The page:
Ella Ramsay shares that “as ambassadors for the community, we thought it was really important for us to be vocal and present during this time. We wanted to continue with our program in any way that we could.”

They hosted a Skype meeting the previous Monday and determined the most suitable way to safely continue would be over social media.“We wanted to encourage people to stay at home and provide a little bit of lightheartedness at the same time. So, we made a plan to release positive videos about our own experiences in self-isolation.

We also asked our candidates to make short videos introducing themselves, as a way for them to interact with the community and continue with their candidacy safely. We hope that we’re providing a bit of levity with our online presence.”

Karina Zhou also brought into light the many other initiatives they had come up with. “We want to reach out to the seniors in White Rock, and one of the ways we discussed is by baking personalized cookies for them.”

Through social media, the team is making sure “our local businesses are still supported and those who are in need can be heard.” They support local businesses by sharing their announcements and news.

“We inform the community of businesses that are still open and ways we can still contribute. For instance online delivery.” Through these actions, the youth of today demonstrate that even the smallest of gestures can amount to positivity in these strenuous times.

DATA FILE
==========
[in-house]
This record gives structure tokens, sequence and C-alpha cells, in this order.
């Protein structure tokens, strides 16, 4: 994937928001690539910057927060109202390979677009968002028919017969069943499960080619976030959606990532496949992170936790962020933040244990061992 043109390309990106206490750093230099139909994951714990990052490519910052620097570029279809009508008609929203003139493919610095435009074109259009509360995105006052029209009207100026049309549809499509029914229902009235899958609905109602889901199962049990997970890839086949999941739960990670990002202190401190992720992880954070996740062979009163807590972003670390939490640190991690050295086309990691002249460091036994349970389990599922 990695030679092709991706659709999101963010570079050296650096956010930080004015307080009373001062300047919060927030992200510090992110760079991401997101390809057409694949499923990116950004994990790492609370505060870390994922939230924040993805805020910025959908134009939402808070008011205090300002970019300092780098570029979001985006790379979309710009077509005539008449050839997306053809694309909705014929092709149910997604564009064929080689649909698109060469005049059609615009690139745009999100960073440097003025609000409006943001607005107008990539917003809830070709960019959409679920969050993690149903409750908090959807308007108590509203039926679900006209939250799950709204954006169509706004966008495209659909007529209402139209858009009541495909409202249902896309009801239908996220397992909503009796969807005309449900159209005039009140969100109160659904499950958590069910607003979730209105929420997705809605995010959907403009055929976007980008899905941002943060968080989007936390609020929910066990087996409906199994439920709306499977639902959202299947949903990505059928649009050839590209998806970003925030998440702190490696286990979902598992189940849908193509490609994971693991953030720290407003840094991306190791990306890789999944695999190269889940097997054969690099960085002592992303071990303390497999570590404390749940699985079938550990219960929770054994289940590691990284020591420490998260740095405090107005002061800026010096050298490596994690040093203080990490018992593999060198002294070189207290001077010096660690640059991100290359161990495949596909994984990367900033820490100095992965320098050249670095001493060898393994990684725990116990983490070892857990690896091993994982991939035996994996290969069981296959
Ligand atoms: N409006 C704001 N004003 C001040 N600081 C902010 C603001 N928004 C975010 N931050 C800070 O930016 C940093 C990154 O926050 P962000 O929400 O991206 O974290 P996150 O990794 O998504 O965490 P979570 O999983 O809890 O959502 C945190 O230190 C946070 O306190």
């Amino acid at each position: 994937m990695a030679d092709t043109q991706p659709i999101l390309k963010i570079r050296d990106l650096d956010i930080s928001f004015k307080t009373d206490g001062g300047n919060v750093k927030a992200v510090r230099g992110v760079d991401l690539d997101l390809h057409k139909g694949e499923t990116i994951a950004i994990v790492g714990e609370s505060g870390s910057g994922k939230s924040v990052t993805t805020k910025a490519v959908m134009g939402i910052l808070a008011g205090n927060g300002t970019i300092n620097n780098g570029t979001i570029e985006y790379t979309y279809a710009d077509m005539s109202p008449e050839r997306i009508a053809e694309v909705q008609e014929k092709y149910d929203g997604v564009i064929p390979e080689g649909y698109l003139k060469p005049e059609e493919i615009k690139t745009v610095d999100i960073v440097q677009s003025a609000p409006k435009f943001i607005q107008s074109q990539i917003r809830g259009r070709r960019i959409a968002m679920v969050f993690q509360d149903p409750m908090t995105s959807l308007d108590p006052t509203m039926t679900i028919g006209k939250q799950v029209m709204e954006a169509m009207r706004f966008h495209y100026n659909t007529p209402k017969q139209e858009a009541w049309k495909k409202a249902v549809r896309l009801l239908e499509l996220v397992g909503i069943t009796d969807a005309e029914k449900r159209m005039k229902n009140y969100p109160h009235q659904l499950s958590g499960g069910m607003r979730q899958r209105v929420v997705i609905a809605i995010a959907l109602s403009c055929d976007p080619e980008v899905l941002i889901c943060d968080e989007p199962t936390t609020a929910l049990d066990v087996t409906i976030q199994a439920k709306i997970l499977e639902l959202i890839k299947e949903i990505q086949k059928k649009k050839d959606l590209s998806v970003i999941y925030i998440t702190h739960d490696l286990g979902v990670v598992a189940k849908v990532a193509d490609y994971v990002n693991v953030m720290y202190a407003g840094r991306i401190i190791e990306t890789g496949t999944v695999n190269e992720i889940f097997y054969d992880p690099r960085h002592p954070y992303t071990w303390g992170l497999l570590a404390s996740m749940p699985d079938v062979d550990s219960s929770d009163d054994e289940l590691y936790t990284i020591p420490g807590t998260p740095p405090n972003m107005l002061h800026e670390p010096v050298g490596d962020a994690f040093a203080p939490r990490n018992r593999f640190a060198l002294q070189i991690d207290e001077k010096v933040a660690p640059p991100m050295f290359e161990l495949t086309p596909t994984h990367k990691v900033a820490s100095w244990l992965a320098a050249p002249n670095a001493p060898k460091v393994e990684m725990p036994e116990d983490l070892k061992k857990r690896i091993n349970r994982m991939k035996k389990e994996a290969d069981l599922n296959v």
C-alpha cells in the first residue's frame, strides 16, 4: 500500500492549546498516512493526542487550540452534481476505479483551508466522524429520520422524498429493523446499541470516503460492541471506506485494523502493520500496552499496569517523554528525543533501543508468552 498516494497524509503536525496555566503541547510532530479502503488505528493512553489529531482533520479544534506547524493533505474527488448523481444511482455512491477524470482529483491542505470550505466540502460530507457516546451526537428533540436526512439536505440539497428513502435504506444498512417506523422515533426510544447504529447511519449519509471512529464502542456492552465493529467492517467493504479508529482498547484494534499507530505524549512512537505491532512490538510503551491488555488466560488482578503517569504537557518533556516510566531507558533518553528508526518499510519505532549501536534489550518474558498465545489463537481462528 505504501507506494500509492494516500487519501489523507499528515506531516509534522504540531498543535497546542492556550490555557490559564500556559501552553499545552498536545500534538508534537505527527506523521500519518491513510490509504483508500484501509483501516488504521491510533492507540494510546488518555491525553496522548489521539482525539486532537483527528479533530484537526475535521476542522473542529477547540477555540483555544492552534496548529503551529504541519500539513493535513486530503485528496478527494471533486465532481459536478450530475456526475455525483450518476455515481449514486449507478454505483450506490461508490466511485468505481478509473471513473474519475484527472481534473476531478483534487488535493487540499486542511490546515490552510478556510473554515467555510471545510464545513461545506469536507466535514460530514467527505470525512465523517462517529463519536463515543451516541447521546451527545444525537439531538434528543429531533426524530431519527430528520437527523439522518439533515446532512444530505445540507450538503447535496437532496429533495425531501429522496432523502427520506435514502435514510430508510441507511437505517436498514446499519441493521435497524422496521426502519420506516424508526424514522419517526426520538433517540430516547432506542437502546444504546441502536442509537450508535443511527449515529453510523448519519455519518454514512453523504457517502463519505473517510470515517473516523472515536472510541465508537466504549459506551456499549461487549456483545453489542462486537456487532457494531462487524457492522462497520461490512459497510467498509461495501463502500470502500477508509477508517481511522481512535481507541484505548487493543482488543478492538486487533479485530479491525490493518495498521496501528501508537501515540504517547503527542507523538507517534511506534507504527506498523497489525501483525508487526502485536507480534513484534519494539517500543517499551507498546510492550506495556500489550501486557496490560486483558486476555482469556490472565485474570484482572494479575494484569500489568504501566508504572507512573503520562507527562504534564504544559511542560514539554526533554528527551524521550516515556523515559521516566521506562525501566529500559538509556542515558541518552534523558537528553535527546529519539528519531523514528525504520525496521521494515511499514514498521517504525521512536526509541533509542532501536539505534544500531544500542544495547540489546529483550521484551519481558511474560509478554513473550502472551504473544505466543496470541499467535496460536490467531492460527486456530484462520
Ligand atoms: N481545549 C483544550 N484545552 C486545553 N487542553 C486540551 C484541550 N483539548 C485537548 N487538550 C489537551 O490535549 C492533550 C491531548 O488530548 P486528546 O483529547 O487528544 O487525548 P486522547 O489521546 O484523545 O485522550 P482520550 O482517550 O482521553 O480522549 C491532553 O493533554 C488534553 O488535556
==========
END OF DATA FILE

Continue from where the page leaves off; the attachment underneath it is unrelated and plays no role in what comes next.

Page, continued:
However, for those who are not part of such organizations, they can still contribute to flattening this malicious curve. Practicing basic hygiene, social distancing, and following the advice of experts are a few such methods. As Jayden Les eloquently phrases this “stay inside, don’t touch your face, wash your hands, self-quarantine […] and realize that you’re doing it for everyone and not just yourself.”

Please adhere to the regulations implemented by experts, so that we do not subject the vulnerable to extensive and unnecessary problems. We must forever thank those who are contributing more than just their valuable time, but their concern and spirit that keeps our community alive. From medical experts, and the grocery store workers, to the youth of today, you are causing a ripple effect of wonderful deeds.

“Right now, I just want to remind everyone in the community that we’ll get through this. We have to make the best use of our time, stay inside whenever possible, and [not] panic. Support each other by keeping communications open.

There are so many great and easy ways to keep in touch these days, so let’s use them! Self-isolation doesn’t mean total isolation. Now is a great time to utilize the technology at our fingertips, so we can talk to each other and interact with one another.” Ella Ramsay finds human beings to be “social by nature” and that it’s important to support one another and keep in contact safely.

Even as uncertainty continues to persist in our society, we must retain our sense of humanity. We mustn’t allow these difficult times to hinder our sense of community. For some, that is the only source of strength they can rely on.

Sanjana Karthik is a student from Semiahmoo Secondary. She dedicates her time to volunteering, playing badminton and attending choir. Her passion lies in writing poetry.

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Surrey’s Sullivan Heights Secondary opens new expansion for incoming students



Sullivan Heights expansion